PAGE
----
The Mông ethnicity’s cultural view of marriage is driving young girls out of school and into early marriage in the central province of Nghệ An.
Merely a month after school opened again following the summer break, four ninth graders of the Mường Lống Ethnic Minority Boarding School in Kỳ Sơn District informed their homeroom teacher that they would drop out of school to get married.
Three girls tied the knot in October while another wedded a few days after the school-opening ceremony.
The class’ homeroom teacher Vi Thị Sầm said that she was no longer surprised to see her teenage Mông students quit school and get married so young.
Poor, ethnic students dropped out for many reasons, she said, but the teachers and the school always tried to persuade them to study.
“But girls who stopped going to school to get married, in particular, are the hardest to talk out of the decision.”
Girl students of the Mường Lống Ethnic Minority Boarding School, Kỳ Sơn District, Nghệ An Province
Efforts by the Mường Lống school to protect their students from child marriage achieved little, even when they resorted to forcing the students to swear not to get married before finishing 12th grade.
Most girls don’t dare to swear, or they only promised the teachers that they would not marry before finishing ninth grade.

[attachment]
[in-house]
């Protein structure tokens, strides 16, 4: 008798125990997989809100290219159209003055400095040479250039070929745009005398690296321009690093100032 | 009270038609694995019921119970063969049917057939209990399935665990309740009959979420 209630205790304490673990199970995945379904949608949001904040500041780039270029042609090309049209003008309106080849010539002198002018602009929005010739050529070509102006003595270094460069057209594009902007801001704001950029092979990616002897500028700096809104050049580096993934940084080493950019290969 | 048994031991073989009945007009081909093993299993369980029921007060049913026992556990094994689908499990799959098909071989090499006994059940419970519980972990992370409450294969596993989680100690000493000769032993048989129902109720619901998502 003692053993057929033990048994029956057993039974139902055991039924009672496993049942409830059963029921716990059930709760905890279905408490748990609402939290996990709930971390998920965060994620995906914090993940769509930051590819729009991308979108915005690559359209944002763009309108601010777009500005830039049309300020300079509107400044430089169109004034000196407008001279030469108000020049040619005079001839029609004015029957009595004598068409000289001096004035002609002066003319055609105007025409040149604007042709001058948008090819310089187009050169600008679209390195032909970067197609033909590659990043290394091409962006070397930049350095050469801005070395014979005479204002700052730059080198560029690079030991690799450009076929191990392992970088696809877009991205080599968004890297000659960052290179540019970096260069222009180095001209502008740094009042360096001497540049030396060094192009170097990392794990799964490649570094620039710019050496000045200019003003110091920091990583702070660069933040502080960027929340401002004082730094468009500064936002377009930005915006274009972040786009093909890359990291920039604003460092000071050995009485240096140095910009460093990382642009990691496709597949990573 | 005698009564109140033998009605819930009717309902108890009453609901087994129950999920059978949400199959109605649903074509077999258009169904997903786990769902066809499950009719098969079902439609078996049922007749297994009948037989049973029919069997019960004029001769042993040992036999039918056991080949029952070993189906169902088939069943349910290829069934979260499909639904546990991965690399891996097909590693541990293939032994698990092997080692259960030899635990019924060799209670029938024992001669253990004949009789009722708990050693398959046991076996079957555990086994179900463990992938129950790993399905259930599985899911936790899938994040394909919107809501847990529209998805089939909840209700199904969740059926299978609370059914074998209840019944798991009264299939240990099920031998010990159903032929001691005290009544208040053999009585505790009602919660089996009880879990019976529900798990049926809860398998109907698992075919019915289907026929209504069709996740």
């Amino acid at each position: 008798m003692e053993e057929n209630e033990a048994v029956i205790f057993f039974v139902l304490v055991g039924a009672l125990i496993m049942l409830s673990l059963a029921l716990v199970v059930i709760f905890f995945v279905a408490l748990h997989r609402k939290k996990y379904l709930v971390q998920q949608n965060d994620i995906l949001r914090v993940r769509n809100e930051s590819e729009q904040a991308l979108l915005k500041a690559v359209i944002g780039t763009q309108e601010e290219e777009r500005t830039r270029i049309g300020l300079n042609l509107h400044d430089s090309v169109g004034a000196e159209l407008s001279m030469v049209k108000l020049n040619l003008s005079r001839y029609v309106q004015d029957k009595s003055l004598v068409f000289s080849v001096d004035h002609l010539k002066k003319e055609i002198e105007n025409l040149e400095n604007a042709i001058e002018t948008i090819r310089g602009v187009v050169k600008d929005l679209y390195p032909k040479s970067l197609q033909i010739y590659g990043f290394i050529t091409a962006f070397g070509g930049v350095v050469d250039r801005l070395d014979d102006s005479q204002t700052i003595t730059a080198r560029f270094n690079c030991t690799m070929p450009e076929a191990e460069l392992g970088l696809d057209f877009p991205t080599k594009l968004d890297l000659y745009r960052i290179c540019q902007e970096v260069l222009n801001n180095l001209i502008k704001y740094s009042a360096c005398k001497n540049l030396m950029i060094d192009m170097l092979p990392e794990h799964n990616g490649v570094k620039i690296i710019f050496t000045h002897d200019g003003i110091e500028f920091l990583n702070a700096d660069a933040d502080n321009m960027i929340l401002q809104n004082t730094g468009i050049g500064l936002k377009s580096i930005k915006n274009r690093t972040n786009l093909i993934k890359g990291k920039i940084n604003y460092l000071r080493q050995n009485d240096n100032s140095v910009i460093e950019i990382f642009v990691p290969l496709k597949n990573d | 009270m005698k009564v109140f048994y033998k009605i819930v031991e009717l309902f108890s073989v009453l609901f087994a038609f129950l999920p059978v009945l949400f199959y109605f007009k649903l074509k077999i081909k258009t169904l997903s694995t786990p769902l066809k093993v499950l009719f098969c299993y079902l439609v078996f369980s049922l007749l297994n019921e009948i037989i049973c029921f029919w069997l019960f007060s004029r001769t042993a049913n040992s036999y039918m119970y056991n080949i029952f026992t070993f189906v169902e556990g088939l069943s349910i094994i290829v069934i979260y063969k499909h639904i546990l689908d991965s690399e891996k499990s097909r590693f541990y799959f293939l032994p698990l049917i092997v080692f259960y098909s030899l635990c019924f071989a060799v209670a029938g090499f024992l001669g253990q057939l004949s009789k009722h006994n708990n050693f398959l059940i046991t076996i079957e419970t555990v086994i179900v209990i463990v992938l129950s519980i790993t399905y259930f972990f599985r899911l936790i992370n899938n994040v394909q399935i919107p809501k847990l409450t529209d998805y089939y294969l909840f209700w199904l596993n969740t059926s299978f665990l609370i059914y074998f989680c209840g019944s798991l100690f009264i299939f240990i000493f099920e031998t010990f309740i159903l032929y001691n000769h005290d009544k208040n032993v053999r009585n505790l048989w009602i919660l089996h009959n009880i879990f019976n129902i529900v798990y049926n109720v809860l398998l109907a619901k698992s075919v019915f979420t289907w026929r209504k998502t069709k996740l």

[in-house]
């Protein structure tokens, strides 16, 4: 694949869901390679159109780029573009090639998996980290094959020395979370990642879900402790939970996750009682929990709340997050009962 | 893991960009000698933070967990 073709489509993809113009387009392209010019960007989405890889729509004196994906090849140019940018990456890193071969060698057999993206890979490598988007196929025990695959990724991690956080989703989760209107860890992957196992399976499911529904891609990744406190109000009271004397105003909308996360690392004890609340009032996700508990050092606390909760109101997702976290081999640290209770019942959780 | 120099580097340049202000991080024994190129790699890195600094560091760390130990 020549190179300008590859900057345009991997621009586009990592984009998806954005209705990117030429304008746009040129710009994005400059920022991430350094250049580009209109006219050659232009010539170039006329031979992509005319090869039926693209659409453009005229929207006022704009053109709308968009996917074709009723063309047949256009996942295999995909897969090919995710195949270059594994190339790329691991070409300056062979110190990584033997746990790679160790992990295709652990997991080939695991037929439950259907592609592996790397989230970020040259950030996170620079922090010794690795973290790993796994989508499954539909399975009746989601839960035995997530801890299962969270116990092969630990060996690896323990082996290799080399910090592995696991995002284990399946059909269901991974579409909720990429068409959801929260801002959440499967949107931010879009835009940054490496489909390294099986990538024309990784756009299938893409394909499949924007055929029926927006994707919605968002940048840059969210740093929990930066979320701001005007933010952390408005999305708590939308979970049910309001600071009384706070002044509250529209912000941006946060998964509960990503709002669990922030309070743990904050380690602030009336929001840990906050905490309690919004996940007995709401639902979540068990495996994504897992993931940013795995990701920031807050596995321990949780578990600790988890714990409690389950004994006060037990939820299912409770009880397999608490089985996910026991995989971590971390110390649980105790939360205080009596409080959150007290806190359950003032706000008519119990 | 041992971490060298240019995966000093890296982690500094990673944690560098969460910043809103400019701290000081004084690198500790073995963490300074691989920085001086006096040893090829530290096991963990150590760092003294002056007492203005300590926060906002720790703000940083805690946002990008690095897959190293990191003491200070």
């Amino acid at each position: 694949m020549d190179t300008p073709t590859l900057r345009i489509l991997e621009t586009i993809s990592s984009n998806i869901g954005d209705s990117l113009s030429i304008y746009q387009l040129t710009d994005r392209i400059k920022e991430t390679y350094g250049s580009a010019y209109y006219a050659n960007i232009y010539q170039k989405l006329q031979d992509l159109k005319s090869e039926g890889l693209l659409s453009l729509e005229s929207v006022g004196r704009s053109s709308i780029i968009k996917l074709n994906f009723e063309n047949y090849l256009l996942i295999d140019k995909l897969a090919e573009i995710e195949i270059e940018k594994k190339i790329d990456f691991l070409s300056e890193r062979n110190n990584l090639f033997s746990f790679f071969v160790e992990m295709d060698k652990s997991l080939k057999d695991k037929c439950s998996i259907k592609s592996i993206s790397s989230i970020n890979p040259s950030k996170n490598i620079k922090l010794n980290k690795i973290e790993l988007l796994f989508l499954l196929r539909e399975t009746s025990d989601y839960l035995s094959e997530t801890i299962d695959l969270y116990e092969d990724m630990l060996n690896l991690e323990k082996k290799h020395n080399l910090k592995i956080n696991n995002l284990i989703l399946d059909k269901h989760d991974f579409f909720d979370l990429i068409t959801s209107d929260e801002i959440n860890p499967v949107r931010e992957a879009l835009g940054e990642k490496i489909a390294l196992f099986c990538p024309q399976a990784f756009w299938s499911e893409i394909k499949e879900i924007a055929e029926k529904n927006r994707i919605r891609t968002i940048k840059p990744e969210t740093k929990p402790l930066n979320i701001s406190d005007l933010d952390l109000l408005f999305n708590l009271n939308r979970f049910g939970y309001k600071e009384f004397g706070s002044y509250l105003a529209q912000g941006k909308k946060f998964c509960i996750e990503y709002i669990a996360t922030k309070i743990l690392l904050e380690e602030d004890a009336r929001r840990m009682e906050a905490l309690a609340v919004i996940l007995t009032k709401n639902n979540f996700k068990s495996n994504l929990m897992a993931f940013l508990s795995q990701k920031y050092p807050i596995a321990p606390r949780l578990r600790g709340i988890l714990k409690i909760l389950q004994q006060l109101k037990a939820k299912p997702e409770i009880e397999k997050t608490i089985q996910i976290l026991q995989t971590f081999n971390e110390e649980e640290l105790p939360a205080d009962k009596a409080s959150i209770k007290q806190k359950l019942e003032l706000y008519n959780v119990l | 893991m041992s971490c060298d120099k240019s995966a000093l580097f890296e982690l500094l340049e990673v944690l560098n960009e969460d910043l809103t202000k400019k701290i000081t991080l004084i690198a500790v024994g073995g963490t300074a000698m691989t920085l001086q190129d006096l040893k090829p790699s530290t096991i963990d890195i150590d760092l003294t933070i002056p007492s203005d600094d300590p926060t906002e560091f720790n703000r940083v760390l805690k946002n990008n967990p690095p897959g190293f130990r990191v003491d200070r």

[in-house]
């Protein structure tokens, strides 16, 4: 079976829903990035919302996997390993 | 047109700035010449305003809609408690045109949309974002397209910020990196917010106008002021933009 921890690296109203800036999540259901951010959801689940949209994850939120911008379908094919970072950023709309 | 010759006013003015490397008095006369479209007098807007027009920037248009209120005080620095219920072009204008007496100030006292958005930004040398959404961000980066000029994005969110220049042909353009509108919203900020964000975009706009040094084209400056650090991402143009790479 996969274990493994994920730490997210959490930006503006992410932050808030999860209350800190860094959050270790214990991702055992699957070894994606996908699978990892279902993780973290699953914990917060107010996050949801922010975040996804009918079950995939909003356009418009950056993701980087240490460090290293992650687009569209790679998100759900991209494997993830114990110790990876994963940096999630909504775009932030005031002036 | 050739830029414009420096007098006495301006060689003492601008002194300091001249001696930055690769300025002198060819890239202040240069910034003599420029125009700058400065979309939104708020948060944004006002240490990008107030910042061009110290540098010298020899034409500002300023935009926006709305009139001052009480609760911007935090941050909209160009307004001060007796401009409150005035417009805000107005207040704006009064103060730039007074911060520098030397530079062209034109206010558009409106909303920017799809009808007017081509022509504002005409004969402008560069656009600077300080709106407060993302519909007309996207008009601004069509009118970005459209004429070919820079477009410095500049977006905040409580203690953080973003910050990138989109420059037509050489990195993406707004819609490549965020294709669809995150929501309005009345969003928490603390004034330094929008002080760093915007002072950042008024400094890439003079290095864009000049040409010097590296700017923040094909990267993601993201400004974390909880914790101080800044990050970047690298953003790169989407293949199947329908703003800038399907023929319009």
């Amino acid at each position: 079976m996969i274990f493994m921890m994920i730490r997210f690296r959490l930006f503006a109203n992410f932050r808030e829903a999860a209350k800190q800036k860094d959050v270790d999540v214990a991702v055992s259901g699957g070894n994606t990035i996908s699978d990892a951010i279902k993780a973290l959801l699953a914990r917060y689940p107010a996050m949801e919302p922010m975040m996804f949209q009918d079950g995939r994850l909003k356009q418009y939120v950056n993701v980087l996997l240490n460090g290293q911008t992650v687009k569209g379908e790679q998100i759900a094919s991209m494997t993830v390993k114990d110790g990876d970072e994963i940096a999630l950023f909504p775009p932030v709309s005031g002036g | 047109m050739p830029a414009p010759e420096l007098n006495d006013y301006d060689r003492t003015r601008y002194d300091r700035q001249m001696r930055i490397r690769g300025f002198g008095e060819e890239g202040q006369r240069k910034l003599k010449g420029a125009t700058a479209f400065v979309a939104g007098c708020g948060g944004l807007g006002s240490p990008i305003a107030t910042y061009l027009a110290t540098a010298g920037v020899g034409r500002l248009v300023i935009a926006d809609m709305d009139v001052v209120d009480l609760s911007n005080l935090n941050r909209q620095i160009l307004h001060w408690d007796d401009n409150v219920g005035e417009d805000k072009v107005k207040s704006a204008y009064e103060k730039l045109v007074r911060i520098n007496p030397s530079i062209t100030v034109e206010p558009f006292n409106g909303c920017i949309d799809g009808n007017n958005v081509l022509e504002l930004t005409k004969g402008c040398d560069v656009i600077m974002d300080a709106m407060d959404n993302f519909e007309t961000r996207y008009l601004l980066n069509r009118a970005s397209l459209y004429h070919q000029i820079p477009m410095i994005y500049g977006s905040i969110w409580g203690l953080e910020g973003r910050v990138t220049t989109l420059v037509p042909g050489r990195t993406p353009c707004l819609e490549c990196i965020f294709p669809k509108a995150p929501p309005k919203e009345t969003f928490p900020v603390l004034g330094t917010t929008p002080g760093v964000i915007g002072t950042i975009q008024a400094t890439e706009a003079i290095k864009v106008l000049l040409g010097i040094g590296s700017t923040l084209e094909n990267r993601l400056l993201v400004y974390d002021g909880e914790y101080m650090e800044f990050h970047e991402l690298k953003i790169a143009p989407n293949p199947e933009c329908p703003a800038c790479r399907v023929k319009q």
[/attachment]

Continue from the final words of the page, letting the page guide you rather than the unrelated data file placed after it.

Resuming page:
Child marriage is common among Mông ethnicity people as they believe the ages of 13 or 14 are ready for marriage and starting a family.
Older girls, aged 16 or 18, will be dubbed “leftovers” by her own village and family if no boys ask for her hand.
The custom, against the law in Việt Nam which allows marriage from the age of 18, forced several children to drop out of school to get married illegally.
Across the mountainous Kỳ Sơn District where a majority of Mông people reside, early marriage was a common reason for dropping out of secondary school in Huồi Tụ, Mỹ Lý, Na Ngoi and Mường Lống communes.
Mường Lống People’s Committee Vice Chairman Và Chá Xà said that the rate of child marriage in the commune ranged from five to 10 per cent and showed little signs of decreasing.
“Life post-marriage of most of the newly-weds is difficult as they don’t know how to take care of themselves, let alone a family.”